Bill Hamilton, having previously chased hashish smugglers and a werewolf (separately) around Spain, now finds himself in his homestead of Gibraltar contending with a “London particular” fog, three murdered men hanging from the rafters of an abandoned storehouse, and a mysteriously faceless nun intent on causing all manner of havoc. Yes, The Terror in the Fog (1938) is quite unmistakably a Norman Berrow novel — this mixture of superstition and cold, hard murder is Berrow’s bailiwick, and here are glimpses of the very fine novels he would go on to produce — and from early on it feels by far the most confident of his career to this point.
As with The Footprints of Satan (1950), which I currently consider to be his masterpiece, Berrow is more than happy to take some time to set up his atmosphere and setting: young, carefree Michael Fairlie returning to Gibraltar and looking to call on some old chums for a spot of reminiscing (preferably over a drink or twelve) must first stumble around in the increasingly dense and paralysing fog that renders events so problematic. As with the cosy domesticity of the village in …Footprints, you take a little while to build to the action, but the creeping tendrils of fog gradually work their hooks into you, with figures looming ominously, possible spectres vanishing at will, and an eerie dread soaking through Berrow’s measured, patient moodiness. If you can imagine James Thomson’s epic poem ‘The City of Dreadful Night’ (1874) repurposed as a detective-thriller, you’re not far off.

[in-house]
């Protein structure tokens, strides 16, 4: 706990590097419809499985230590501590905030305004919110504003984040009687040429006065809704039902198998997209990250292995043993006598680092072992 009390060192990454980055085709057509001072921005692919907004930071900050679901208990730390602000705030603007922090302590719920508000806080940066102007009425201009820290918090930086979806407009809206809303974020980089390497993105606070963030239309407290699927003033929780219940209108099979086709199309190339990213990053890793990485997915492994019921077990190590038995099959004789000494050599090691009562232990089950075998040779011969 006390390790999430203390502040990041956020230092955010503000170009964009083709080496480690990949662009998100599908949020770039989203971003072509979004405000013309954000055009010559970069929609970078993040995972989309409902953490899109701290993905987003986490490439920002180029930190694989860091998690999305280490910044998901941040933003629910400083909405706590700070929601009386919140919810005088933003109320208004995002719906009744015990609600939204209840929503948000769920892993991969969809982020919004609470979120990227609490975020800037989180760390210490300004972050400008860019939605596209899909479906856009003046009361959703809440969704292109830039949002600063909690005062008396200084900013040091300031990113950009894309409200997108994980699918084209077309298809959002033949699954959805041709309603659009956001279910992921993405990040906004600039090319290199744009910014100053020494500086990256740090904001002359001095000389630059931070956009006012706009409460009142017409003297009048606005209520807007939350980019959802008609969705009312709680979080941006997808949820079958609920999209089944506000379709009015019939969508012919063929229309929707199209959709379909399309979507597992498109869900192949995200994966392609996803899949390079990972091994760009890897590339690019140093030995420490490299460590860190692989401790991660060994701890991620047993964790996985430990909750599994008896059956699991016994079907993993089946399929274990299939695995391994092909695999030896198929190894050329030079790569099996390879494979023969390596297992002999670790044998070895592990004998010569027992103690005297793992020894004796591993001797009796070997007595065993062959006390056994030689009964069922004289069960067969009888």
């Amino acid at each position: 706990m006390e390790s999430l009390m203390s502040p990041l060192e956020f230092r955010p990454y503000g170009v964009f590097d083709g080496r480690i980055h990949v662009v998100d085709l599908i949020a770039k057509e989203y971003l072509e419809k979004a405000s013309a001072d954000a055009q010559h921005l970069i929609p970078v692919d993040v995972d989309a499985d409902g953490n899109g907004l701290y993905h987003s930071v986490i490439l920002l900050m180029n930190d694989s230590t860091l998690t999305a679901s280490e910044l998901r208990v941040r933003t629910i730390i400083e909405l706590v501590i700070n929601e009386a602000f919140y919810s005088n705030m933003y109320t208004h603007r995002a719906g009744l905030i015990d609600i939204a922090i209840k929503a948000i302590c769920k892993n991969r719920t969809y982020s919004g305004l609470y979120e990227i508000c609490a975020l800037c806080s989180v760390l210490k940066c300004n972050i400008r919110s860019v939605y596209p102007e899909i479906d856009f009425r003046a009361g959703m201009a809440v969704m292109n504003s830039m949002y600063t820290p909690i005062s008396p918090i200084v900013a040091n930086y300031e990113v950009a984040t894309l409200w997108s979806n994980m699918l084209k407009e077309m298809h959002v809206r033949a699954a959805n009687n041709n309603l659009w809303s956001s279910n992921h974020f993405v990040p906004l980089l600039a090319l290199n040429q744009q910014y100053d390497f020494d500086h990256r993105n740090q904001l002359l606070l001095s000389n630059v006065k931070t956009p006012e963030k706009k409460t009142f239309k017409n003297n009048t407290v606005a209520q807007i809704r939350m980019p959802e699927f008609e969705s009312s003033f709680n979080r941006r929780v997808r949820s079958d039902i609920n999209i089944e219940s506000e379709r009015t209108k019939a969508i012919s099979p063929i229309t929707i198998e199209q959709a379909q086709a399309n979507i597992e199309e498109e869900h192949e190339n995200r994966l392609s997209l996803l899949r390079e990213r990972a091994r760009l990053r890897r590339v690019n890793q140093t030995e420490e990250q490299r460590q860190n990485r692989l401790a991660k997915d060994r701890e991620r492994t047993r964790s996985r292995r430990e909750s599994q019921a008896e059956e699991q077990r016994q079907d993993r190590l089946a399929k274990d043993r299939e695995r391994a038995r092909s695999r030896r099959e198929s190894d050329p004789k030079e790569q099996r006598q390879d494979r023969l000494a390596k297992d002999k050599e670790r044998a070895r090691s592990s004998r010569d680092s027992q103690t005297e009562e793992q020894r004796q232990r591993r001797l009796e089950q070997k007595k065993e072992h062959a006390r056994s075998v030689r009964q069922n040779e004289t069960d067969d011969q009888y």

Against the terrors and phalanx of bewilderment that will result we have the motley crew of young layabout/novelist Bill Hamilton, chief of police Captain ‘Happy’ Merryweather, and Fairlie himself, running into dead bodies, suspicious Spaniards, vanishing valets, and a beautiful Damsel in Peril at seemingly every turn. We get two minor impossibilities — the bolting of a door to a house where all the occupants are dead, and the appearance of a dead body in a place heavily guarded and watched — resolved with Berrow’s usual commitment to the impossible crime, which is desultory at best. Given that my first couple of Berrows featured fabulous impossibilities, I spent a while expecting him to always commit that fully, but with time and experience I’ve now come to read him far more for the experience of watching his addlepated protagonists bounce from one situation to the next in an entertaining idiom that’s all his own.
In the same way that you never start a detective novel doubting that the case will be solved — and I’m talking classic, GAD novels here, not some navel-gazing 2010s “comment on the ills of society” nonsense — but still enjoy the process, I very much enjoy the edge Berrow brings to his peril while never really believing for a second that anyone’s at risk. Perversely, this has the effect of making me feel the deaths that do occur a little more keenly — always to minor characters, of course, but when death intrudes in a Berrow book it doesn’t feel to me as if he’s just trying to provide a plot-propelling corpse. Something about death in these books always hits me, possibly also on account of Berrow’s ability to juggle lightness and the sinister in such close proximity:
[A]s we strode up the Rock in that dense, direction-destroying fog, Michael told us of his experiences, touching very, very lightly on the girl. “Ha!” snorted Merryweather, “the romantic interest. This is quite according to Hoyle…You can’t use this, Bill, it’s been done before.”
“Everything’s been done before,” I said absently. “Gosh, that’s quite a weighty reflection when you look into it.”